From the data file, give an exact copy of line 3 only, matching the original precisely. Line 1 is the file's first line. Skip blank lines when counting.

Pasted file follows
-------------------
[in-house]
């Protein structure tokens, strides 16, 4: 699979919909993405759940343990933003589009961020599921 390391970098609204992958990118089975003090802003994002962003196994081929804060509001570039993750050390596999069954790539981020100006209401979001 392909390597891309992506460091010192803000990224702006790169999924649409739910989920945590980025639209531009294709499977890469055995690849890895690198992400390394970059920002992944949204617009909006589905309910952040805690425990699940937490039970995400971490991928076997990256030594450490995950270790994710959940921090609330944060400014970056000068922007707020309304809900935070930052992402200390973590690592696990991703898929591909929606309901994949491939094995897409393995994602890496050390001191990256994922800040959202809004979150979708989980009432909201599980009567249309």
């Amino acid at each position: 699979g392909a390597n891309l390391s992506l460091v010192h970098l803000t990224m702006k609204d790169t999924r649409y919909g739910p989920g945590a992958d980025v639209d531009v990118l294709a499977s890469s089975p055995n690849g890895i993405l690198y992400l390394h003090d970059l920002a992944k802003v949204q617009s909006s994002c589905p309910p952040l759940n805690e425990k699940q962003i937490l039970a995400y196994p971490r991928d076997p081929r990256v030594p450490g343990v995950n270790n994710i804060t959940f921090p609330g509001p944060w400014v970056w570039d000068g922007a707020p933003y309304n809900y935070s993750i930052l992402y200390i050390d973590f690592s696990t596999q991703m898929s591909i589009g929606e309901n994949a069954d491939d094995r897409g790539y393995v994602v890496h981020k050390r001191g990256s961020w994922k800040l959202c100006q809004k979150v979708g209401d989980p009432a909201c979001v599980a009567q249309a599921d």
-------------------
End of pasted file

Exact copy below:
């Amino acid at each position: 699979g392909a390597n891309l390391s992506l460091v010192h970098l803000t990224m702006k609204d790169t999924r649409y919909g739910p989920g945590a992958d980025v639209d531009v990118l294709a499977s890469s089975p055995n690849g890895i993405l690198y992400l390394h003090d970059l920002a992944k802003v949204q617009s909006s994002c589905p309910p952040l759940n805690e425990k699940q962003i937490l039970a995400y196994p971490r991928d076997p081929r990256v030594p450490g343990v995950n270790n994710i804060t959940f921090p609330g509001p944060w400014v970056w570039d000068g922007a707020p933003y309304n809900y935070s993750i930052l992402y200390i050390d973590f690592s696990t596999q991703m898929s591909i589009g929606e309901n994949a069954d491939d094995r897409g790539y393995v994602v890496h981020k050390r001191g990256s961020w994922k800040l959202c100006q809004k979150v979708g209401d989980p009432a909201c979001v599980a009567q249309a599921d």